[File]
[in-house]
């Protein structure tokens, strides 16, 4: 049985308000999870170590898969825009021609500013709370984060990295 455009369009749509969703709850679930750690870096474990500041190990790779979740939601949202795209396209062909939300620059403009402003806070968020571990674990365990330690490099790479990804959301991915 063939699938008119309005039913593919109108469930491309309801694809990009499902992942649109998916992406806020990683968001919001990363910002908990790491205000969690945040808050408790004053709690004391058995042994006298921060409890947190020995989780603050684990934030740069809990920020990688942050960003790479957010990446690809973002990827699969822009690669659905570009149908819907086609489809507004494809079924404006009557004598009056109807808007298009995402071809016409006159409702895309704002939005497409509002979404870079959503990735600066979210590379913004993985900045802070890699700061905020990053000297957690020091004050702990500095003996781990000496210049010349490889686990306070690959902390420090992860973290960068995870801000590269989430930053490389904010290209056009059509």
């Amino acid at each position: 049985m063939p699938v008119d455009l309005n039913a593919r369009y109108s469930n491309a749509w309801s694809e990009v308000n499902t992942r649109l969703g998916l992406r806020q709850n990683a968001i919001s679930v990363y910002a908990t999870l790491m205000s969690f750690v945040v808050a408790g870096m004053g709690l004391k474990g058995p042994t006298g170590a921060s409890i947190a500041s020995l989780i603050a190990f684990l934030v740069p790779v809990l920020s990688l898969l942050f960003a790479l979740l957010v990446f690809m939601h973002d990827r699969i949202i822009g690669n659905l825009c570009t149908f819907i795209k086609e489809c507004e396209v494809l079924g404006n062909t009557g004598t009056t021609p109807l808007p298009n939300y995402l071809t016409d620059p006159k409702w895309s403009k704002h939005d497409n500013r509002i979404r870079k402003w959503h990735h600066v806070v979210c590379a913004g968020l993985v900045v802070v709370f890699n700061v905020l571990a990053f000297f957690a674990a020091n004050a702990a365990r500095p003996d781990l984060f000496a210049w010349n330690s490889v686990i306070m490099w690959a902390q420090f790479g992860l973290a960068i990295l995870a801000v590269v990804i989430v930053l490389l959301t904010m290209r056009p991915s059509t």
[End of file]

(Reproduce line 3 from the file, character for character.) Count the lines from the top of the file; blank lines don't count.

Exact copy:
């Amino acid at each position: 049985m063939p699938v008119d455009l309005n039913a593919r369009y109108s469930n491309a749509w309801s694809e990009v308000n499902t992942r649109l969703g998916l992406r806020q709850n990683a968001i919001s679930v990363y910002a908990t999870l790491m205000s969690f750690v945040v808050a408790g870096m004053g709690l004391k474990g058995p042994t006298g170590a921060s409890i947190a500041s020995l989780i603050a190990f684990l934030v740069p790779v809990l920020s990688l898969l942050f960003a790479l979740l957010v990446f690809m939601h973002d990827r699969i949202i822009g690669n659905l825009c570009t149908f819907i795209k086609e489809c507004e396209v494809l079924g404006n062909t009557g004598t009056t021609p109807l808007p298009n939300y995402l071809t016409d620059p006159k409702w895309s403009k704002h939005d497409n500013r509002i979404r870079k402003w959503h990735h600066v806070v979210c590379a913004g968020l993985v900045v802070v709370f890699n700061v905020l571990a990053f000297f957690a674990a020091n004050a702990a365990r500095p003996d781990l984060f000496a210049w010349n330690s490889v686990i306070m490099w690959a902390q420090f790479g992860l973290a960068i990295l995870a801000v590269v990804i989430v930053l490389l959301t904010m290209r056009p991915s059509t």